- If traveling alone, try to do most of the driving during the daytime on well-used streets to avoid dangerous situations.
- Utilize a child locator device if you plan to take extended stops in unfamiliar places. For teens, they may be able to easily communicate with you via their cell phones, but this can come in handy with smaller children in crowded places. Utilizing an apple tag, AngelSense and HereO GPS can ease your mind during hectic travel.
- Practice Memorization of important information with your children. Make sure your children know your first and last name, phone number, or even license plate number if they are old enough. You can also write your phone number on your child’s arm or place where they can show someone if they get lost.
- Use a buddy system– Never let your children travel in unfamiliar places alone. Let them know They have to stay with a buddy, whether that buddy is me or an older sibling. “Strength in numbers” is our motto.
- Use well-lit areas when stopping– Rest areas and large-scale service stations are the best places to stop if anyone needs to let our their wiggles or go to the restroom. Before stopping, take note of where you are (mile marker, nearby town, surroundings) and discuss this briefly with your children.
Tips for Staying in the Budget on Long-Distance Road Trips
Long distance, sightseeing trips can be magical and full of wonder! A couple of years ago Maria took a family road trip with three young children across the entire country. Traveling long distances with young children can be done without losing your sanity! The family traveled to Kentucky to visit the Corvette Museum on day 1, and then on to St. Louis to visit the Gateway Arch. Then continued to travel to Missouri, Kansas, Colorado, and then headed to meet up with our Traveling Homeschooler group at YMCA of the Rockies, where they spent one spectacular week. We gathered some of the best way to keep the cost down during long-distance road trips!
How to Keep Cost Down When Traveling Long Distance
- Utilize affordable hotel options. Hotels that offer affordable rooms, complimentary breakfast, and are located close to your main routes of travel can help you save money in the long run. You can also join their rewards program to rack up points to potentially gain a free night or two. Two popular hotel chains across the country that tend to have affordable rates and are well-maintained include Drury Inn and Home 2 Suites, by Hilton.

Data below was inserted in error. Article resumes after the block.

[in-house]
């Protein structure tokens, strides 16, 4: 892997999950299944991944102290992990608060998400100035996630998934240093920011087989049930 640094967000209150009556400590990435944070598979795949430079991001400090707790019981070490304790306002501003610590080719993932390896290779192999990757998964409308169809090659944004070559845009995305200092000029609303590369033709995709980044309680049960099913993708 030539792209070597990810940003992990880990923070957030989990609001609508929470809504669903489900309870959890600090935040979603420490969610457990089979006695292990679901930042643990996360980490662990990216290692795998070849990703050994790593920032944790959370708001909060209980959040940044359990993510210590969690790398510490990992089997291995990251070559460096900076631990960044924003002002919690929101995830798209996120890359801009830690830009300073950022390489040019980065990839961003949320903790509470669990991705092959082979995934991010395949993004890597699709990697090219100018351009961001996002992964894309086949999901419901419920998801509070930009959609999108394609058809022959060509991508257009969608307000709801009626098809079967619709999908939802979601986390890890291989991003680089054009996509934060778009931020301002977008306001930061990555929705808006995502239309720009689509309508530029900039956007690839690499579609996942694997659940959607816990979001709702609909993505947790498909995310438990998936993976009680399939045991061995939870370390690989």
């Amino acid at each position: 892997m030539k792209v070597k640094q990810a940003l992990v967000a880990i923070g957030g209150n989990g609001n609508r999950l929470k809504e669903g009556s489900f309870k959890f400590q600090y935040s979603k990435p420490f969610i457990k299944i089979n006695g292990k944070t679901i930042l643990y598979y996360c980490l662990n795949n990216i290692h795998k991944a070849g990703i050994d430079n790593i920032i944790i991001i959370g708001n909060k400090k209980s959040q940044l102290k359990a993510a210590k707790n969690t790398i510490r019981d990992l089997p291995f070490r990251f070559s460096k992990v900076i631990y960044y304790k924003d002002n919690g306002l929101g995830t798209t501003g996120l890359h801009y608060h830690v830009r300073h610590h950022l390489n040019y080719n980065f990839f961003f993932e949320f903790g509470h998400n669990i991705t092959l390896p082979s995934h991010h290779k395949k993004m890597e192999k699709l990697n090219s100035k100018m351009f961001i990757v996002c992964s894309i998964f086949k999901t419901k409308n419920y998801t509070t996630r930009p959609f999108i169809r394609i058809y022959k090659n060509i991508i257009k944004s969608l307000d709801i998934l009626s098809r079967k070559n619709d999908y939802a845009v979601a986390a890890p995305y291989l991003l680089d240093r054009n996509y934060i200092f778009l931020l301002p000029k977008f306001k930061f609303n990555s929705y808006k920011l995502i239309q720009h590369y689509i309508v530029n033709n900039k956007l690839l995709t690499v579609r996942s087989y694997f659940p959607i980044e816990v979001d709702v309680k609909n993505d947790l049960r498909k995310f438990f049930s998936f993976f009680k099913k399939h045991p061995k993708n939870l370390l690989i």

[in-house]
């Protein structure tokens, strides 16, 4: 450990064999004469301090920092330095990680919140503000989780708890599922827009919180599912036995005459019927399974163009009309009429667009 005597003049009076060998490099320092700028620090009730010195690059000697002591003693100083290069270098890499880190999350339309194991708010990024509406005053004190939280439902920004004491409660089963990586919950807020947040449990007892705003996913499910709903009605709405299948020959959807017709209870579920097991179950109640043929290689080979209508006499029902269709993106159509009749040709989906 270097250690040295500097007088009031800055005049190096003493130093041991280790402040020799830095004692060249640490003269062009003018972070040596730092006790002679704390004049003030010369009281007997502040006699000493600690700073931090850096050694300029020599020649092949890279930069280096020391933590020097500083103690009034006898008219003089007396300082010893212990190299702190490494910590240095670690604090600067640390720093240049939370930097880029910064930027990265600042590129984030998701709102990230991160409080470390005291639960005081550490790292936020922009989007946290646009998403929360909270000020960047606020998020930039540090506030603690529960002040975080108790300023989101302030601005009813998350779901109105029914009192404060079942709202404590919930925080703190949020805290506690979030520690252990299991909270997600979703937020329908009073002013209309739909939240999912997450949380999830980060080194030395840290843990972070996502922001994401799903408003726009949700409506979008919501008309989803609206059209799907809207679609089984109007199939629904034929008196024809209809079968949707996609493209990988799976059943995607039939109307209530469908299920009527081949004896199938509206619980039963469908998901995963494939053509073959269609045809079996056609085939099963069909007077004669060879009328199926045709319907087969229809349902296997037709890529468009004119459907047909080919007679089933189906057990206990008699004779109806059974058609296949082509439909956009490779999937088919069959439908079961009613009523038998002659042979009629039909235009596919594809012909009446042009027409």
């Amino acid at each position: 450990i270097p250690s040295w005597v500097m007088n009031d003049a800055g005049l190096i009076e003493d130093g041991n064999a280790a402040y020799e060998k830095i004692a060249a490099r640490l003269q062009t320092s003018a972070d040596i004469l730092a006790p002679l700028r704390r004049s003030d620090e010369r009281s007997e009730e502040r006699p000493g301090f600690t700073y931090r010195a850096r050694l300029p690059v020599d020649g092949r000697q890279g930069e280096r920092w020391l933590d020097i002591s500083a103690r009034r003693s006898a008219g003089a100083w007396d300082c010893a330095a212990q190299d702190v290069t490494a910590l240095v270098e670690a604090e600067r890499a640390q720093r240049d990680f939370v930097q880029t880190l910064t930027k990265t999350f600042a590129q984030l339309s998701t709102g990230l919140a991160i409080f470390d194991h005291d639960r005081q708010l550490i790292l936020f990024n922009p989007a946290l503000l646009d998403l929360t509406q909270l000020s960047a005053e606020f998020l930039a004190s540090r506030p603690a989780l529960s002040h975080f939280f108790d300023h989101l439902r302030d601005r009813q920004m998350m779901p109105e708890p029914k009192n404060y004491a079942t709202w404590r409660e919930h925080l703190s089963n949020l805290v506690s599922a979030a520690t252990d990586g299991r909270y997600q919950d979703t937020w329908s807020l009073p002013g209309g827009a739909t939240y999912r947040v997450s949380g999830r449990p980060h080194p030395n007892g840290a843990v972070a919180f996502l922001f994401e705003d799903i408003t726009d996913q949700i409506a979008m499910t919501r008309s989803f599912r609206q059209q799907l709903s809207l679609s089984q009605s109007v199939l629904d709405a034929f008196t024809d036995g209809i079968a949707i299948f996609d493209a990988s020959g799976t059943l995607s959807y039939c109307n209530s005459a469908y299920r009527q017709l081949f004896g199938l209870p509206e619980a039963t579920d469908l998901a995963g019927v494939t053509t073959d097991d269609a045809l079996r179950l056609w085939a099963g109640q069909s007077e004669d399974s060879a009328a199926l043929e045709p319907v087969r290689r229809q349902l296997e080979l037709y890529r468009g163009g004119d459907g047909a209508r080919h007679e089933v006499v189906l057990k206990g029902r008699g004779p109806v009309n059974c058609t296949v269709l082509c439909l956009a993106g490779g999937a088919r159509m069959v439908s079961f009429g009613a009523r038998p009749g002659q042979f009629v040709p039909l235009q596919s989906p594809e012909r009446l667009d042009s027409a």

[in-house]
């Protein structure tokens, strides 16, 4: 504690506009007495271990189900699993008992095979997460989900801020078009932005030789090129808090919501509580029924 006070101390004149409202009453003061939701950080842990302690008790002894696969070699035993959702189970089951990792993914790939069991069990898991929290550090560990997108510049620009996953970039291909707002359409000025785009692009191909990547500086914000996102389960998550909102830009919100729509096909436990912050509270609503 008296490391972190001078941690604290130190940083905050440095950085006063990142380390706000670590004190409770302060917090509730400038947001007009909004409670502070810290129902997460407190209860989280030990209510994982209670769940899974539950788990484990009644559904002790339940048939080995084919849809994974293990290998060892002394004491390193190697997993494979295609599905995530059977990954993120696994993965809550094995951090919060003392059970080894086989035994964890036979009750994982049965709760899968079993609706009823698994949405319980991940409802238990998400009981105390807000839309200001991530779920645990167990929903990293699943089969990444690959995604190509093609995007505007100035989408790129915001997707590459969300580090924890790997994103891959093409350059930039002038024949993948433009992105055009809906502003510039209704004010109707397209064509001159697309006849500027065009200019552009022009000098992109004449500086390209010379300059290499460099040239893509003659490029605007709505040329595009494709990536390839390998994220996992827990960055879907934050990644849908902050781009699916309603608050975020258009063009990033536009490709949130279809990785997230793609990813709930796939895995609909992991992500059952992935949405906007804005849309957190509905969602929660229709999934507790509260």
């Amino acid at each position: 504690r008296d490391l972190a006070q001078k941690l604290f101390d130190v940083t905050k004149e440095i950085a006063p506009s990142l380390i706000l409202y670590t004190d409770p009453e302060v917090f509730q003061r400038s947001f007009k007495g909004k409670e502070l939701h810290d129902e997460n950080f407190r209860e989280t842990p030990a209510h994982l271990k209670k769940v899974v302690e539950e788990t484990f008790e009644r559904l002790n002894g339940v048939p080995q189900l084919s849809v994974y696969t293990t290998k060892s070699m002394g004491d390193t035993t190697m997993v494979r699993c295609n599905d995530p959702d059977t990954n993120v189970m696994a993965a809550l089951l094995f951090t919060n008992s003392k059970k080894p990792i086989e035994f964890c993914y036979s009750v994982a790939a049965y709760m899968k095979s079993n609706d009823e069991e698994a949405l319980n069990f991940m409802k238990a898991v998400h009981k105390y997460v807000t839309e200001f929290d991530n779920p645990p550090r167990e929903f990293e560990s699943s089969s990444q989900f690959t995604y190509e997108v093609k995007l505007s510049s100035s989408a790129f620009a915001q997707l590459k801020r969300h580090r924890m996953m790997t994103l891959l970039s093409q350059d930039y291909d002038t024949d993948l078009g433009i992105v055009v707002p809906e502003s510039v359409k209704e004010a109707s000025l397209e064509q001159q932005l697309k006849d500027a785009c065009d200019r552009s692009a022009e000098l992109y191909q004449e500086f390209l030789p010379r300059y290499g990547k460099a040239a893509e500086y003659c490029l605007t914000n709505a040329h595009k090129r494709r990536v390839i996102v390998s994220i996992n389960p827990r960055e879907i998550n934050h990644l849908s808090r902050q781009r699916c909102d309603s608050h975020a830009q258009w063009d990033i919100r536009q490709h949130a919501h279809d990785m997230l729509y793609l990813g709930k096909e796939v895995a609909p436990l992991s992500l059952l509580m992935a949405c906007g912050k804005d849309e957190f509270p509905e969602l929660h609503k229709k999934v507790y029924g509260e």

- When credit cards, use the ones with rewards programs. With many, you can earn points, rewards, and cash back. You can do this preliminarily in the months beforehand to help yourself earn rewards for your trip so you have some freebies or cash back during the adventure.
- Use your memberships. When planning a road trip consider all the memberships you have to local museums and zoos. Many of them are reciprocal with facilities around the country. Places like the Roper Mountain Science Center are part of a program of multiple museums and facilities across the country where their membership can be used, making your visit free! To find out what museums offer reciprocity through the Roper Mountain membership, visit the ASTC Travel Passport Program page.
- Avoid heavy spending at gift shops. Gift shops are at literally every stop when you travel, but making a plan with the family to find a special, small item from each one can cut the cost while making for the perfect collection of souvenirs. Consider magnets, pin buttons, ornaments, and postcards as budget-friendly options!
Remind yourself – your kids will literally be older at the end of the trip than they were at the beginning.
And when you strap them into their seat and you sit down into yours, you have just entered a little time machine where you get a chance to listen to your children, talk to your spouse, build up a memory bank with the people you love and redeem the day if you choose.
What’s your best tip for car travel with your kiddos?